Defined as a ‘self-sufficient vertical row of plants that are attached to the exterior or interior of a building’, living walls provide a natural way to transform a wide range of structures, visually. From the use of various plant species, through to bright colours, and even the integration of company logos and other brand assets, living walls are known to draw the eye of many passing by.
But whilst living walls offer physical transformations that we as humans can benefit from mentally, most of the value provided comes from its support towards meeting environmental objectives, both at a local and global scale.
In this article, we explore the benefits of a living wall beyond its visual appeal and how they support the principles of a circular economy.
1. Living walls reduce waste & carbon production
Usually fuelled by the decision to renovate or expand property, building demolitions are an unfortunate yet common occurrence in the construction industry. And whilst there are times no other choice can be made (due to unsafe structural reasons), there are situations where buildings should be developed upon, rather than destroyed.
Not only does each demolition remove a piece of history from time, but creates harmful environmental impacts which are often unavoidable – especially the emission of carbon.
So, instead of completely knocking down a structure and starting from the ground up, living walls can be used to overclad and refurbish the exterior of a building, giving it a new lease of life from the outside. This can help counteract both the need and want for the demolition of a building, resulting in a reduction in waste and a more visually attractive site. A win, win!
2. Living walls support the efforts against global warming
Everyone’s aware of our current climate and how the situation with global warming has escalated over generations. Each year, scientists discover more on the consequences of global warming, which include disappearing glaciers, rising sea levels, and the disruption of habitats across the world.
Global warming also presents greater health risks in cities due to increase heat outbreaks, along with the decline in water supplies.
Essentially, the message from NASA, WWF, and many other organisations, is that we must do what we can to slow down and prevent these environmental consequences. Otherwise, global greenhouse gas emissions could increase by up to 50% by 2050, resulting in a rapid deterioration of wildlife and extreme weather conditions.
Fortunately, though, are many habits we can change and plans that can be introduced in order to protect the planet we live on.
Aside from the obvious, like encouraging more of the population to cycle or walk to work, and recycle more waste properly, the creation of living walls is something that can certainly make a difference.
Because living walls are naturally insulating, they help us keep cool in the summer and warm in the winter. In fact, in a study cited in the London Living Roofs and Walls Report (2019) showed that green walls have been shown to reduce the temperature of an external building wall behind them by as much as 16°C. Living walls prevent the temperature from rising by increasing the humidity of the environment on hot days.
Research in the semi-arid climate of Iran found that a modular living wall reduced the ambient air temperature by up to 8.7°C. There is plenty of data showing how traditional and vertical greening reduces temperatures, and can be successfully applied to urban areas to reduce the 'urban heat island' effect.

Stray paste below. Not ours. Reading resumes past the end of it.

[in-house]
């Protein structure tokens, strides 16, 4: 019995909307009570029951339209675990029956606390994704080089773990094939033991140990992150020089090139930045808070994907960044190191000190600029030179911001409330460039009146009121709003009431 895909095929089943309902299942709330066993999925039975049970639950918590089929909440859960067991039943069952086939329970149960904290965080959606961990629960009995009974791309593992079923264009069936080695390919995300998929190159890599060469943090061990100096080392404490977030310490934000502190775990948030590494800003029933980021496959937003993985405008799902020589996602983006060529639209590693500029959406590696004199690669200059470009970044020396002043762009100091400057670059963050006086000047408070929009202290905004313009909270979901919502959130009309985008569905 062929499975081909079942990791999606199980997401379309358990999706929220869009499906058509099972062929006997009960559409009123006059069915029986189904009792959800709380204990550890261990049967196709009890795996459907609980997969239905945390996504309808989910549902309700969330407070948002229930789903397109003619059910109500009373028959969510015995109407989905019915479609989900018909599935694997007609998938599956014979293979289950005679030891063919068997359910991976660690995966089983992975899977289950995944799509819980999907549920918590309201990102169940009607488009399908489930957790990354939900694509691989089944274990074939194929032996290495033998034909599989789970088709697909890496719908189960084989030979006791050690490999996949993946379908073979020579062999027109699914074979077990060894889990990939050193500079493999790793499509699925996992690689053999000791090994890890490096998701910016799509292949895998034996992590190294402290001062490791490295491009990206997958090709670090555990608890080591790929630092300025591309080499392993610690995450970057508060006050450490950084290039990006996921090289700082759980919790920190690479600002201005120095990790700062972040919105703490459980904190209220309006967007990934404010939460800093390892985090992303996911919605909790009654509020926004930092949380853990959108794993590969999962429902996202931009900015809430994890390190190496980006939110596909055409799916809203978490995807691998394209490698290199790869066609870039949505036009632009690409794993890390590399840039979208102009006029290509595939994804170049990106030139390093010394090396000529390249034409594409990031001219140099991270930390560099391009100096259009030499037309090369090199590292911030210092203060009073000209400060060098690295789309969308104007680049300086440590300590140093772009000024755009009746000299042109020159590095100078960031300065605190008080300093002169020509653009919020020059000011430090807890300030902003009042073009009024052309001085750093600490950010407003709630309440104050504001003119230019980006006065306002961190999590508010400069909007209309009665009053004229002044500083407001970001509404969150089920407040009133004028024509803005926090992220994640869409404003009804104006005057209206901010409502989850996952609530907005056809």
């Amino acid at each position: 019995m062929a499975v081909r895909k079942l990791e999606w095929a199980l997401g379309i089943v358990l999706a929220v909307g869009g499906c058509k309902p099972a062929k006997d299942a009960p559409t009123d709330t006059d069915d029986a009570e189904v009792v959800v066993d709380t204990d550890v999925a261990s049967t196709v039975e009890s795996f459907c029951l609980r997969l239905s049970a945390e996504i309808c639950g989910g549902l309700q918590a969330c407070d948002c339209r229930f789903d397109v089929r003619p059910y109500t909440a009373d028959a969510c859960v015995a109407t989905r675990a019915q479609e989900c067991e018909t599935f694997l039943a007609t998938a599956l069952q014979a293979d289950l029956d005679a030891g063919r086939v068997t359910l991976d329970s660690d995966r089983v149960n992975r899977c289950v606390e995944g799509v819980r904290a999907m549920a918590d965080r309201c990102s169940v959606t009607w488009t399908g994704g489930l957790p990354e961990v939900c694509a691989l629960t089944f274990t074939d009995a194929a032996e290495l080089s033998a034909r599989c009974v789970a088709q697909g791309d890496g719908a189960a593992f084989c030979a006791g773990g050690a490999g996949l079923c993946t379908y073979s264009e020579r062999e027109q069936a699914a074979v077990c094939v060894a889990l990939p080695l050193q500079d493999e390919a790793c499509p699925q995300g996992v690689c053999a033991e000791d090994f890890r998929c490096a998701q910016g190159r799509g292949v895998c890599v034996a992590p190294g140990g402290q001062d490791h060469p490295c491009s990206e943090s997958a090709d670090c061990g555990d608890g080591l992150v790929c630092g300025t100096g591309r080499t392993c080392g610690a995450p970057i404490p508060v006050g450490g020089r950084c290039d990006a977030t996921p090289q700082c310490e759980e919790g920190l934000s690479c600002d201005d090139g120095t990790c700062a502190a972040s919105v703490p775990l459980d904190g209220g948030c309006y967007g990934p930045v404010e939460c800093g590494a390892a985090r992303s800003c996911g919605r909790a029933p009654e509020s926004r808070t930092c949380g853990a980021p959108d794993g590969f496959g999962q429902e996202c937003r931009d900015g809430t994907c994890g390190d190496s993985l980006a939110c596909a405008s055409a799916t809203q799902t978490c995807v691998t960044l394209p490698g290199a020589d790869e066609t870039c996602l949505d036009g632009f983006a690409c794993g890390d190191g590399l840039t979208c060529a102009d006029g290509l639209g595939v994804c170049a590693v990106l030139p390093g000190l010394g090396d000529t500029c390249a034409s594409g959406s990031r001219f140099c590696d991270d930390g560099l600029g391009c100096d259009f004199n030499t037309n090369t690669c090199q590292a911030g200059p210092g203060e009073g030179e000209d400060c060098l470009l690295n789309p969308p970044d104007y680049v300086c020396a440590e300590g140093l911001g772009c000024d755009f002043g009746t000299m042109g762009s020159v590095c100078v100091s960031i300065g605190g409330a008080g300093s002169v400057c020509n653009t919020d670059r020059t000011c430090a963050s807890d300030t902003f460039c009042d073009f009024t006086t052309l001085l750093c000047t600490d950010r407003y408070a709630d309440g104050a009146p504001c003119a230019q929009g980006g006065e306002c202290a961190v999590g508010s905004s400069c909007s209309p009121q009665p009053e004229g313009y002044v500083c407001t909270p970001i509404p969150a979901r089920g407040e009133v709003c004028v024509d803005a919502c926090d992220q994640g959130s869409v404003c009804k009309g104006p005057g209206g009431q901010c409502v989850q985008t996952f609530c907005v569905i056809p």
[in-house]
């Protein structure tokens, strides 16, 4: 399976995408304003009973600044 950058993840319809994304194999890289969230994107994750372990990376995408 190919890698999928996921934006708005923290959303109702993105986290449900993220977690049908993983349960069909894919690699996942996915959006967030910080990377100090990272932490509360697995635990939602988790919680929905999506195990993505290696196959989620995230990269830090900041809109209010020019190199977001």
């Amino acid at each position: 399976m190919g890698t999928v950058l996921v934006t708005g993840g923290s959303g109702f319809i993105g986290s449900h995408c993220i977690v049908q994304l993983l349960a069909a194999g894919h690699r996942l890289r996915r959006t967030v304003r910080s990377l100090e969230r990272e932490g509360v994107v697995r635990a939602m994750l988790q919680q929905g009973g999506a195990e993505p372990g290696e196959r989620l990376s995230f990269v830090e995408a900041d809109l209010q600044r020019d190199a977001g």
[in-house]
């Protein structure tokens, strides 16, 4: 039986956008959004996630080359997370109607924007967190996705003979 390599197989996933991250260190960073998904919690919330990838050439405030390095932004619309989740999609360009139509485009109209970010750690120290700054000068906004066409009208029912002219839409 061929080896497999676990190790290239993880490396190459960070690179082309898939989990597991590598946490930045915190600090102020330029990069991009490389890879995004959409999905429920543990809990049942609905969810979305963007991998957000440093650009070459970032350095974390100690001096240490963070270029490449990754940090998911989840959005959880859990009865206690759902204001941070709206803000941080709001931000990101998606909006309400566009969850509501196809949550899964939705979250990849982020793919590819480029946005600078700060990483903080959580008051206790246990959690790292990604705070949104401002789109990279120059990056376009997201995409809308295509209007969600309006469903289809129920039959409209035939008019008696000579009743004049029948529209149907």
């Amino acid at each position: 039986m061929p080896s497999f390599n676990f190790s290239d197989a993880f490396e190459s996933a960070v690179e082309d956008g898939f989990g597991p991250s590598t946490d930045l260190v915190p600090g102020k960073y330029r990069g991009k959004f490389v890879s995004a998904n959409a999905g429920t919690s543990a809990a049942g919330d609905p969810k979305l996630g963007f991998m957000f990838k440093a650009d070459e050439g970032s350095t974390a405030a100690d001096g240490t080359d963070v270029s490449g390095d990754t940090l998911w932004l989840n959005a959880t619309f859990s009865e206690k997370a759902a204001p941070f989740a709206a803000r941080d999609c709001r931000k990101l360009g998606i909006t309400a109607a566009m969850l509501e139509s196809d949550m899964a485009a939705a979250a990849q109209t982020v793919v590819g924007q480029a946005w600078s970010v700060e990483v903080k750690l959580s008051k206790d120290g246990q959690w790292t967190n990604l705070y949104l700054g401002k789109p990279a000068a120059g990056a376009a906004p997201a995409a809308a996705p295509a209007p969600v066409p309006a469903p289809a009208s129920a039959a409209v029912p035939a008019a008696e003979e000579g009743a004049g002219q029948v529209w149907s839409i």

This means that buildings featuring a living wall can rely less on heating and air conditioning to save electricity for a more sustainable future.
3. Living walls provide a sustainable use for natural water collection
Alongside the creation of living walls, you’ll often find other types of green infrastructure and/or nature-based solutions working in tandem. This means that solutions can be made to ‘piggyback’ on one another in order to achieve greater environmental results.
For example, living wall systems can be paired with a green roof to make use of rainwater harvesting. This involves the collection of rainwater, which is often used in a commercial setting for urinal flushing and garden irrigation – a great way to use natural resources effectively for a circular economy.
So, how exactly does this work?
Once the rainwater is collected by a green roof system, the water can be stored for up to two months. During this period, it can be used by the green roof plants as a natural source of water, but can also be shared with the irrigation system of a nearby living wall if integrated. This reduces the need for water being sourced elsewhere and supports the use of local resources for a circular economy.
The run-off water from the living wall (although it’s typically very little) can be collected in the gutter, filtered and used to irrigate the wall again.
Run-off from the green roof or green wall could even be collected in the gutter and directed to a rain garden, where the water is then filtered slowly back into the environment, whilst allowing other plants and local animal species to flourish. Considering water usage on a scheme and creating co-dependant, connected green infrastructure systems is key to creating a project that not only actively supports and has limited impact on the local environment, but is efficient too.
Contribute to a circular economy with living walls from ANS Global
Here at ANS Global, we provide all types of buildings with integrated living wall and other green infrastructure solutions that have been carefully designed, installed, and maintained over the past 13 years. Our team have the knowledge and experience needed to guide you through each step of the process and ensure results that speak for themselves.